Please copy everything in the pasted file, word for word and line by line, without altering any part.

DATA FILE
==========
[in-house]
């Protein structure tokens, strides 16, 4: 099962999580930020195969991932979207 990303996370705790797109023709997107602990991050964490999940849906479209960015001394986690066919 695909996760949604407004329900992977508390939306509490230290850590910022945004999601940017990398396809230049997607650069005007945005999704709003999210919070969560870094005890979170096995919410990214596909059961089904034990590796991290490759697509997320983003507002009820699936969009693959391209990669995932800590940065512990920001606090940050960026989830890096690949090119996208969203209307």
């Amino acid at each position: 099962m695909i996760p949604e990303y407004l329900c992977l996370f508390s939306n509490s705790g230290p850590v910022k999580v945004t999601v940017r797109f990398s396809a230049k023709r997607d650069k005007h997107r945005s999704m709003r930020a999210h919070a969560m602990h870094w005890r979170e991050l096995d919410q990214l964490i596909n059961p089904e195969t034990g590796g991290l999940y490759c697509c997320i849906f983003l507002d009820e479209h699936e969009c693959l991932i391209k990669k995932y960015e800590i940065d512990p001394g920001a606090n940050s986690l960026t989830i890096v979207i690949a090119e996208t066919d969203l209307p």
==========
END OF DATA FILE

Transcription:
[in-house]
């Protein structure tokens, strides 16, 4: 099962999580930020195969991932979207 990303996370705790797109023709997107602990991050964490999940849906479209960015001394986690066919 695909996760949604407004329900992977508390939306509490230290850590910022945004999601940017990398396809230049997607650069005007945005999704709003999210919070969560870094005890979170096995919410990214596909059961089904034990590796991290490759697509997320983003507002009820699936969009693959391209990669995932800590940065512990920001606090940050960026989830890096690949090119996208969203209307």
């Amino acid at each position: 099962m695909i996760p949604e990303y407004l329900c992977l996370f508390s939306n509490s705790g230290p850590v910022k999580v945004t999601v940017r797109f990398s396809a230049k023709r997607d650069k005007h997107r945005s999704m709003r930020a999210h919070a969560m602990h870094w005890r979170e991050l096995d919410q990214l964490i596909n059961p089904e195969t034990g590796g991290l999940y490759c697509c997320i849906f983003l507002d009820e479209h699936e969009c693959l991932i391209k990669k995932y960015e800590i940065d512990p001394g920001a606090n940050s986690l960026t989830i890096v979207i690949a090119e996208t066919d969203l209307p």